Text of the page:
Prey’s Demo Is Well-Optimized on PS4 and Xbox One

Last year, Bethesda ruffled many feathers by announcing that reviewers will no longer get early access to new games. So with this week’s release of Prey, the reboot of the tumultuous franchise of the same name, Bethesda can’t rely on pre-release reviews to help move copies. Their solution? Bring back the good ol’ days of the pre-release demo!

If you’re curious about how well Prey looks and plays on consoles, you can see for yourself with the “Opening Hour” demo on both PS4 and Xbox One. We’ve spent some time with the demo running on the PS4, and found it to be entertaining if a bit hammy at times.

Dan Stapleton, writing on our sister site IGN, likes this solution so much that he calls it a “model for the future of demos.” That’s high praise — especially when you consider the long history of hostility between developers and the press over this title.

While you’d expect a new game coming out of Arkane Studios to be running on either the id Tech engine or its derivative Void engine, Prey is developed on the CryEngine instead. And in spite of the checkered history with console performance on CryTek’s platform, there’s not much to complain about in terms of frame rate.

The Digital Foundry team analyzed footage from the demo on both consoles, and found that the game is optimized well to run at a solid 30fps. The PS4 sees only the tiniest dips around save points, and the Xbox One isn’t far behind. There’s only a single problematic area in the demo that causes a noticeable drop on the Microsoft side.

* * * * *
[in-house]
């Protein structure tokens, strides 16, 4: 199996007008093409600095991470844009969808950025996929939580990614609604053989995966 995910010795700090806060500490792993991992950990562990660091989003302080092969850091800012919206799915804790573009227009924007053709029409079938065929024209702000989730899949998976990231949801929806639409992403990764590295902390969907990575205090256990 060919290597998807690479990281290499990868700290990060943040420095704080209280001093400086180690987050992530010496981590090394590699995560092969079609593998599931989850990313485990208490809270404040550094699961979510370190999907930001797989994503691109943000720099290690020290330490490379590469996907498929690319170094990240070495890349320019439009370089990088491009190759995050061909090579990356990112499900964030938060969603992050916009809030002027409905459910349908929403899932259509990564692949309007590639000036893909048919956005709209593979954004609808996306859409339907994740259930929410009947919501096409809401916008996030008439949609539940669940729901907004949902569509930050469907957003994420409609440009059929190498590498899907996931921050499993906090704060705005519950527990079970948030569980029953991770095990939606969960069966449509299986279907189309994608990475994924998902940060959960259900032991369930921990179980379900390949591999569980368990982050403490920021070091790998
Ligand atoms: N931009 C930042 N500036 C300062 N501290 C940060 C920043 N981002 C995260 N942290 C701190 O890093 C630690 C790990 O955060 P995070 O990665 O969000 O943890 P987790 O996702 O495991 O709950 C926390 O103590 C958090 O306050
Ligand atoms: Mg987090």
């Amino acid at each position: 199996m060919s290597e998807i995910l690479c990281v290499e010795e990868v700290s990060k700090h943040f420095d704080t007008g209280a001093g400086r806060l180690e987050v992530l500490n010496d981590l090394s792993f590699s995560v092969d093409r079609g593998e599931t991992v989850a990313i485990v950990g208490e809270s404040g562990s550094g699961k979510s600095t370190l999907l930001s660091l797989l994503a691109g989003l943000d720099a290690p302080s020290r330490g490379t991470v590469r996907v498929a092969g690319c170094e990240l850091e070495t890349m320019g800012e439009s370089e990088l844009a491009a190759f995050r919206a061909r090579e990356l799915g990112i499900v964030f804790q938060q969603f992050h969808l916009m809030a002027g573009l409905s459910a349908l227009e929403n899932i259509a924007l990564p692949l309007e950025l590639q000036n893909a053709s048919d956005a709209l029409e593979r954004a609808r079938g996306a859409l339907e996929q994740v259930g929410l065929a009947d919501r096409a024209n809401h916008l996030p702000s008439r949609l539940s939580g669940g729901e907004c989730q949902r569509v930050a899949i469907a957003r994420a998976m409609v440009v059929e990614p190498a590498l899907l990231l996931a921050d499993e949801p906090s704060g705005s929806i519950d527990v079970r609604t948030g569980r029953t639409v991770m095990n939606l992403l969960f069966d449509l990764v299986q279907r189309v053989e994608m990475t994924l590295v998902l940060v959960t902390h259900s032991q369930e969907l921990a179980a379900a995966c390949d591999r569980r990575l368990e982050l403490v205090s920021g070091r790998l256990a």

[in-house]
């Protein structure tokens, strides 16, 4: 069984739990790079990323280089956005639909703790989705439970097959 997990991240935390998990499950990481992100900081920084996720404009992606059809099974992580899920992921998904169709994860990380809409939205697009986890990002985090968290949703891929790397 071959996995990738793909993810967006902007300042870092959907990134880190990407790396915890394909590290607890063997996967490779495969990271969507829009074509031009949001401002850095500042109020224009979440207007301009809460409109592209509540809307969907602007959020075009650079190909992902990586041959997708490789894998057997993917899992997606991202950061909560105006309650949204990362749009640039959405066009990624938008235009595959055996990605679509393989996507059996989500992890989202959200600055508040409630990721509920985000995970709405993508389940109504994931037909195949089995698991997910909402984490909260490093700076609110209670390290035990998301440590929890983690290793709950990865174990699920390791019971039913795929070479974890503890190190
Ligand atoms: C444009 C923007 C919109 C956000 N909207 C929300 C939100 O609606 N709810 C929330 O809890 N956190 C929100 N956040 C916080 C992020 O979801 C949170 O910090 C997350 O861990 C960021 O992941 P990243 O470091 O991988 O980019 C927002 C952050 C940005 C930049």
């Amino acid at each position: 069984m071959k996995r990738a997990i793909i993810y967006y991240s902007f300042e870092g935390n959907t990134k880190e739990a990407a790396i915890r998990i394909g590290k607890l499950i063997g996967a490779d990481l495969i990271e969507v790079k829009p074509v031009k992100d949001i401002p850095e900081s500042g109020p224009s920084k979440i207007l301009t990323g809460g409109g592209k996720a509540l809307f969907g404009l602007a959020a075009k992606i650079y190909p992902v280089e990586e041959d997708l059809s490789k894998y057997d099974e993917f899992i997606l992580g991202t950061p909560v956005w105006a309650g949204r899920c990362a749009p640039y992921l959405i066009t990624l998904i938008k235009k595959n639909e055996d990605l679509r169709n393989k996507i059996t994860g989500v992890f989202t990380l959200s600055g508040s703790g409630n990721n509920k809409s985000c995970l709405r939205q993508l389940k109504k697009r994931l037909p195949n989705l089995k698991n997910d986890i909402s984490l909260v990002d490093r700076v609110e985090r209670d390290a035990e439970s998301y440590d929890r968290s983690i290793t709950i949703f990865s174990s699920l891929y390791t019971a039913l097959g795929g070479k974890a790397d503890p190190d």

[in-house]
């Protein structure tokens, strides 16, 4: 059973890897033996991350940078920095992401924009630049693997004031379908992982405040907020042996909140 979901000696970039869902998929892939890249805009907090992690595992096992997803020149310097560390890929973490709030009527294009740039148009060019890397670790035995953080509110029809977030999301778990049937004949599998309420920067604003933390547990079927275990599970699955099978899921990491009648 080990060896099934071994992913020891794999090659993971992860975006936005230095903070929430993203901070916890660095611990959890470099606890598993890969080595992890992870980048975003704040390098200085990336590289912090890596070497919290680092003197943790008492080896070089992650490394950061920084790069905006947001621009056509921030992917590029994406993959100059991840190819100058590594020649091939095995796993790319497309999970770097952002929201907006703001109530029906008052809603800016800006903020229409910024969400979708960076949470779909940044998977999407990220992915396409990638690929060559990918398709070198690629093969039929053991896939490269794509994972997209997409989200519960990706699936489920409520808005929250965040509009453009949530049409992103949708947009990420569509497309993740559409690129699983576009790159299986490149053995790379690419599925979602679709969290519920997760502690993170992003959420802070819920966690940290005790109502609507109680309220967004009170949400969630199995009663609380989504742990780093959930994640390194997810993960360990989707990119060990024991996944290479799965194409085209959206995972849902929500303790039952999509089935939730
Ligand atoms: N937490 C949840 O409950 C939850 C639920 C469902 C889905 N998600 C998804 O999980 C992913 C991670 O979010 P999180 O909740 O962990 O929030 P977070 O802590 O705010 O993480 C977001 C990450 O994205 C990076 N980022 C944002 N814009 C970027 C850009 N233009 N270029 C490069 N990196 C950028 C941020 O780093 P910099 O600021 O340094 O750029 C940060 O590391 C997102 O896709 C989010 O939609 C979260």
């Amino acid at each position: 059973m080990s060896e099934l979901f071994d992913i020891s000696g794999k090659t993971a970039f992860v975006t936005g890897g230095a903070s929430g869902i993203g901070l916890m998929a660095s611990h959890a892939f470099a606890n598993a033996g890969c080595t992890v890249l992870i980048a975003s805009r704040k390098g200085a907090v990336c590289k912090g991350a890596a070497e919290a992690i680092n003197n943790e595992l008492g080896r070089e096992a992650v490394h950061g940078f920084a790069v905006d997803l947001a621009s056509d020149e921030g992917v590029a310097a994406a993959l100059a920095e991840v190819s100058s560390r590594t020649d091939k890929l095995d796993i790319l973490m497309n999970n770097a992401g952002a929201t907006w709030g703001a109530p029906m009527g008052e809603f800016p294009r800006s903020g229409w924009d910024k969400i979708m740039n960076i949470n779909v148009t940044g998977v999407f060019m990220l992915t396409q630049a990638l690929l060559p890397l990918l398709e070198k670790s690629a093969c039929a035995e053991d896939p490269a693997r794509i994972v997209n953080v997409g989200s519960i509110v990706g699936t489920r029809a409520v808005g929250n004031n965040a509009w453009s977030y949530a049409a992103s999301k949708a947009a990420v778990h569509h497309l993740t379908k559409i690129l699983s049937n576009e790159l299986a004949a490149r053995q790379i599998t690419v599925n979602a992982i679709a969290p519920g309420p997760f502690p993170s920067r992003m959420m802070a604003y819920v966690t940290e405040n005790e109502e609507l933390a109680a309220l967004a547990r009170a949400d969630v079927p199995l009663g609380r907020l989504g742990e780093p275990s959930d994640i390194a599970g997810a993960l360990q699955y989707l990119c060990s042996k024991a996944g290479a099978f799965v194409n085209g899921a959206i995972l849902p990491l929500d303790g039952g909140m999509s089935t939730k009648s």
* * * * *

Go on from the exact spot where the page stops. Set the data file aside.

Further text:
While this demo doesn’t take advantage of the PS4 Pro‘s extra horsepower, it does look a bit better on Sony’s hardware. The PS4 renders natively at 1080p, and the Xbox One is stuck at 900p. However, the PS4 suffers from some slight input lag, so some of us will prefer the Xbox One experience. However, the developer is aware of the issue, and it should be smoothed out in the full release.

The anti-aliasing solution on consoles is sub-par, and the visuals are far from cutting-edge, but Arkane Studios has effectively sold their product by letting regular people actually play the game for themselves. After playing the demo, it’s easy to tell exactly what kind of game this is.

But regardless of the minor technical issues on the console releases, we have a much bigger bone to pick. If you’re a PC gamer, you simply don’t have access to the demo. That stands out as particularly worrisome because Arkane’s last game, Dishonored 2, had significant issues on the PC. It’s a different team on a different engine this time around, but you might want to hold off on your purchase until the reviews hit.

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